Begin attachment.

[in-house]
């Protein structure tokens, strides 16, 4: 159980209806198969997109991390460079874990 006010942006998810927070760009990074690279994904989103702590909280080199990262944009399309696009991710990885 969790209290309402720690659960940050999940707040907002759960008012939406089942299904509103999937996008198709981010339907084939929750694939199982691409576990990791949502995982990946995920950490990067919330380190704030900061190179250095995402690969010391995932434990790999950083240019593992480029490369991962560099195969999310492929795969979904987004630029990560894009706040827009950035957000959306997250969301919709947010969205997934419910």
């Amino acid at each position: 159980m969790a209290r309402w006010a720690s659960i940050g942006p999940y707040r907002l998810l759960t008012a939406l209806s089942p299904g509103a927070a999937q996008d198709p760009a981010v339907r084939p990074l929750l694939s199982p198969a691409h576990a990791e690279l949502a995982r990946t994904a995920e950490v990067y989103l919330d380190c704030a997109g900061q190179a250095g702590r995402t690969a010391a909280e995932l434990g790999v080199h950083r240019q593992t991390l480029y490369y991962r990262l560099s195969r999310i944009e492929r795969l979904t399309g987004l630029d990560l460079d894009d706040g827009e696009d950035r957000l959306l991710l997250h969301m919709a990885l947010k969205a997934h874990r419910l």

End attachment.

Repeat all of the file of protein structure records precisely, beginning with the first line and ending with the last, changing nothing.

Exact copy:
[in-house]
């Protein structure tokens, strides 16, 4: 159980209806198969997109991390460079874990 006010942006998810927070760009990074690279994904989103702590909280080199990262944009399309696009991710990885 969790209290309402720690659960940050999940707040907002759960008012939406089942299904509103999937996008198709981010339907084939929750694939199982691409576990990791949502995982990946995920950490990067919330380190704030900061190179250095995402690969010391995932434990790999950083240019593992480029490369991962560099195969999310492929795969979904987004630029990560894009706040827009950035957000959306997250969301919709947010969205997934419910």
């Amino acid at each position: 159980m969790a209290r309402w006010a720690s659960i940050g942006p999940y707040r907002l998810l759960t008012a939406l209806s089942p299904g509103a927070a999937q996008d198709p760009a981010v339907r084939p990074l929750l694939s199982p198969a691409h576990a990791e690279l949502a995982r990946t994904a995920e950490v990067y989103l919330d380190c704030a997109g900061q190179a250095g702590r995402t690969a010391a909280e995932l434990g790999v080199h950083r240019q593992t991390l480029y490369y991962r990262l560099s195969r999310i944009e492929r795969l979904t399309g987004l630029d990560l460079d894009d706040g827009e696009d950035r957000l959306l991710l997250h969301m919709a990885l947010k969205a997934h874990r419910l």